Magnetic Design

Category: Design

The small dark, gothic side of my personality is fizzing at the aesthetics of this work. Architecture Meets Magnetism  is Jólan van deer Wiel’s latest experimentation with gravity and futurism. New to me, the Dutch designer is famed for his use of iron fillings as objects. Previously he has created stools, candlesticks and tables from hardening iron that has been formed by the pull of magnets (you can watch a demonstration by Wiel here). In this project, Wiel combines the magnetic forces of iron with clay, developing a special formula which he calls ‘Dragonstone’. Allowing the clay to act naturally with the magnetic pull, these beautiful pyramids are created. Inspired by Gaudi and the architects use of gravity to calculate the final shape of the La Sagrada Familia, Wiel wondered what it would be like to be able to create with no gravitational pull at all.

I loved watching the film and seeing the oozing clay lift and float with a life of it’s own, with the only designer dictation being the base shape of the object. After discovering how clay could be shaped by magnetism, Wiel is now investigating applications for architectural builds. Imagine constructing concrete with this method! How wonderful would those buildings be.

It’s a fantastic idea this, architecture and design shaped by gravity; nature’s laws literally dictating our aesthetics. And what a great job she does. It’s part fantasy, part gothic, and part futurism.

Take a look at Jólan van deer Wiel’s work here, including his magnetic clothing for Iris van Herpen. And if you’re enjoying the ceramics vibe, then check out Christina Schou Christensen who uses similar ideas in her work.

Logan Bradley

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JIBO – personal robot to help out at home

Category: Design, Industrial design, Interactive

 

I hope 2015 is going to be the year of personal robots. This is something to look forward to! Personally I’m already tired of this year being ’the year of the smart watch’ although Apple haven’t even announced theirs.

Personal robots at this stage seem to be more like a smartphone with a personified physical presence and seem to build on refined voice- and face recognition technology. It is the ultimate interactive ‘hands free’ experience and if it’s done well it can make life easier.

As usual, Kickstarter and Indigogo is the platform for this sort of innovation, since big technology brands are still more interested in selling outdated technology. We seen initiatives popping up like the Romo which is basically an interactive iPhone app on wheels for kids, and the high-end Pepper, a child sized robot that can recognise human emotions.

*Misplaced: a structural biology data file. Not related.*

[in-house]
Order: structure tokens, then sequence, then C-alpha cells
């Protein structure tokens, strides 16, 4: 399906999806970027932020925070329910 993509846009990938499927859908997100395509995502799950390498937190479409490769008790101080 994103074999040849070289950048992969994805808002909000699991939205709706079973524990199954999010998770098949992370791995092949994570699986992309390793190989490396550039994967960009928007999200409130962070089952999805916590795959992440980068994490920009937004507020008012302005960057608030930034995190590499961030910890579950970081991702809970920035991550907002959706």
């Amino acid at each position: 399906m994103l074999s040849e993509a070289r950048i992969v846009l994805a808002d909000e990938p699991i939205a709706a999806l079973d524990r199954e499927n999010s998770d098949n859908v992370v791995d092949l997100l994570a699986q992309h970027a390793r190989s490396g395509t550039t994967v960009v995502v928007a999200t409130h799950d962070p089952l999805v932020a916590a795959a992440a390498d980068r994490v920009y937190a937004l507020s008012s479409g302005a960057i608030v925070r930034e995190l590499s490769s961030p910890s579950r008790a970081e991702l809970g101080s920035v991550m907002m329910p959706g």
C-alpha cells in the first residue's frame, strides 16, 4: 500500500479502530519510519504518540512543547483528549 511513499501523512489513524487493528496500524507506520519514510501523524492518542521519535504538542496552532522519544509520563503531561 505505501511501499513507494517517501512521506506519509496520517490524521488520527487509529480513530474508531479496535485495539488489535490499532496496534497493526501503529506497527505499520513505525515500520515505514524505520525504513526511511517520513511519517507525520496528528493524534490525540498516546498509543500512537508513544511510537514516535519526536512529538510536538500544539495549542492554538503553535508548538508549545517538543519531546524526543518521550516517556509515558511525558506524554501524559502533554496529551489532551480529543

Today, we arrived to a nice middle ground with Jibo, ’the family robot’. The first initiative I could see going mainstream through it’s accessibility, open platform and straight-forward features. The designer robotics expert / super-cool person Cynthia Breazeal also managed to make it insanely cute! Kind of reminds me of a simplified version of EVE from Pixar’s WALL-E.

Jibo can see through two high-res cameras, track faces, capture photos and has an immersive video calling feature that takes the concept to the next level. Jimbo can hear everything. It’s sensitive microphones can pick up and process speech, wherever you are in the room. Jibo speaks to you, reads messages, notifications, works like a personal assistant managing your day. It’s artificial intelligence is able to adapt and learn, it communicates with social and emotive cues. Jibo seems likeable through it’s appearance and ‘personality’. Watch the video above to see how it works! I quite like the smart, flexibly moving structure and the expressive eye feature.

Working on a Linux based platform open to developers the potential there is huge. At a later stage it might connect to your home systems to adjust light, sound or control the temperature. It is already impressive how handy it is in everyday situations like ordering your groceries or takeaway food, read up a recipe while you are cooking, take great photos or look up the answer to your questions online.